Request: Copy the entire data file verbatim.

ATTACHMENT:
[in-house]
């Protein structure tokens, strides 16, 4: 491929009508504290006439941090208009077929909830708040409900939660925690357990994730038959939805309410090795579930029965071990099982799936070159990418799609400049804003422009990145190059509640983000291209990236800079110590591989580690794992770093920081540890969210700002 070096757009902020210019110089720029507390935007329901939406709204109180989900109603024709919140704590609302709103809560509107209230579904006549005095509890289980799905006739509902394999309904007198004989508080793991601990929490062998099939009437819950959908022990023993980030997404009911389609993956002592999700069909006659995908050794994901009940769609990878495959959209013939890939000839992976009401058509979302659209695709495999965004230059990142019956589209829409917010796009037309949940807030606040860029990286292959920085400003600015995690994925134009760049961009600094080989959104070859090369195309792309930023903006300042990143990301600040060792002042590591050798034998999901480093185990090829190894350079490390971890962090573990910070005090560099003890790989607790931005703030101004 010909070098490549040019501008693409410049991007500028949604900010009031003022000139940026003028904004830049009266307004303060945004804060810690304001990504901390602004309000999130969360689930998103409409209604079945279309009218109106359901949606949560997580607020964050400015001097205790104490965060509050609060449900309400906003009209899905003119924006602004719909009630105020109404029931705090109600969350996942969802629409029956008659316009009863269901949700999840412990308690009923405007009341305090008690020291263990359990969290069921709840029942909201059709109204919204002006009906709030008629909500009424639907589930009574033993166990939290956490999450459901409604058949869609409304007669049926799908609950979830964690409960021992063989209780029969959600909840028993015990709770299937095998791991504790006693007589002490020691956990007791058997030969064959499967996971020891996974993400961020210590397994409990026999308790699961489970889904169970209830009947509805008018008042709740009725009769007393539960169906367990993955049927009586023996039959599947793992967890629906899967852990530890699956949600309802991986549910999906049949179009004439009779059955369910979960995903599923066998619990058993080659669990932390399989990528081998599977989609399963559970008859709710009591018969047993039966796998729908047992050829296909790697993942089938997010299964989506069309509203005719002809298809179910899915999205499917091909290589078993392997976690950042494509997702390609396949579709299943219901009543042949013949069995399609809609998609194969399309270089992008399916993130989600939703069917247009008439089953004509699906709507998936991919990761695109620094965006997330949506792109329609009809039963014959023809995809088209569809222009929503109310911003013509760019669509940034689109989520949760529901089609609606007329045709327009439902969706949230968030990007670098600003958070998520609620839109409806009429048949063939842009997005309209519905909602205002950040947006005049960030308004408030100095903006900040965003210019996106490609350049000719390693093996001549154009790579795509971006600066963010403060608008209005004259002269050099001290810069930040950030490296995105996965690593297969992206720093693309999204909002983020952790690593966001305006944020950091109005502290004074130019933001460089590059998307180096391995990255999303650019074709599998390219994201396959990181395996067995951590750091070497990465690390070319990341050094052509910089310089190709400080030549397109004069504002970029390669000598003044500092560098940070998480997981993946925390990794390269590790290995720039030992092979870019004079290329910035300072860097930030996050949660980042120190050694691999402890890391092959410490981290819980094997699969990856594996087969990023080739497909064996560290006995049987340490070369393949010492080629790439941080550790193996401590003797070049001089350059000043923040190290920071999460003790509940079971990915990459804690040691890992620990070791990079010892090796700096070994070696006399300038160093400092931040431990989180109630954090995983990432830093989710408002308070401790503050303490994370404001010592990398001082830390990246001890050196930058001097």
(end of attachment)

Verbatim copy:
[in-house]
């Protein structure tokens, strides 16, 4: 491929009508504290006439941090208009077929909830708040409900939660925690357990994730038959939805309410090795579930029965071990099982799936070159990418799609400049804003422009990145190059509640983000291209990236800079110590591989580690794992770093920081540890969210700002 070096757009902020210019110089720029507390935007329901939406709204109180989900109603024709919140704590609302709103809560509107209230579904006549005095509890289980799905006739509902394999309904007198004989508080793991601990929490062998099939009437819950959908022990023993980030997404009911389609993956002592999700069909006659995908050794994901009940769609990878495959959209013939890939000839992976009401058509979302659209695709495999965004230059990142019956589209829409917010796009037309949940807030606040860029990286292959920085400003600015995690994925134009760049961009600094080989959104070859090369195309792309930023903006300042990143990301600040060792002042590591050798034998999901480093185990090829190894350079490390971890962090573990910070005090560099003890790989607790931005703030101004 010909070098490549040019501008693409410049991007500028949604900010009031003022000139940026003028904004830049009266307004303060945004804060810690304001990504901390602004309000999130969360689930998103409409209604079945279309009218109106359901949606949560997580607020964050400015001097205790104490965060509050609060449900309400906003009209899905003119924006602004719909009630105020109404029931705090109600969350996942969802629409029956008659316009009863269901949700999840412990308690009923405007009341305090008690020291263990359990969290069921709840029942909201059709109204919204002006009906709030008629909500009424639907589930009574033993166990939290956490999450459901409604058949869609409304007669049926799908609950979830964690409960021992063989209780029969959600909840028993015990709770299937095998791991504790006693007589002490020691956990007791058997030969064959499967996971020891996974993400961020210590397994409990026999308790699961489970889904169970209830009947509805008018008042709740009725009769007393539960169906367990993955049927009586023996039959599947793992967890629906899967852990530890699956949600309802991986549910999906049949179009004439009779059955369910979960995903599923066998619990058993080659669990932390399989990528081998599977989609399963559970008859709710009591018969047993039966796998729908047992050829296909790697993942089938997010299964989506069309509203005719002809298809179910899915999205499917091909290589078993392997976690950042494509997702390609396949579709299943219901009543042949013949069995399609809609998609194969399309270089992008399916993130989600939703069917247009008439089953004509699906709507998936991919990761695109620094965006997330949506792109329609009809039963014959023809995809088209569809222009929503109310911003013509760019669509940034689109989520949760529901089609609606007329045709327009439902969706949230968030990007670098600003958070998520609620839109409806009429048949063939842009997005309209519905909602205002950040947006005049960030308004408030100095903006900040965003210019996106490609350049000719390693093996001549154009790579795509971006600066963010403060608008209005004259002269050099001290810069930040950030490296995105996965690593297969992206720093693309999204909002983020952790690593966001305006944020950091109005502290004074130019933001460089590059998307180096391995990255999303650019074709599998390219994201396959990181395996067995951590750091070497990465690390070319990341050094052509910089310089190709400080030549397109004069504002970029390669000598003044500092560098940070998480997981993946925390990794390269590790290995720039030992092979870019004079290329910035300072860097930030996050949660980042120190050694691999402890890391092959410490981290819980094997699969990856594996087969990023080739497909064996560290006995049987340490070369393949010492080629790439941080550790193996401590003797070049001089350059000043923040190290920071999460003790509940079971990915990459804690040691890992620990070791990079010892090796700096070994070696006399300038160093400092931040431990989180109630954090995983990432830093989710408002308070401790503050303490994370404001010592990398001082830390990246001890050196930058001097």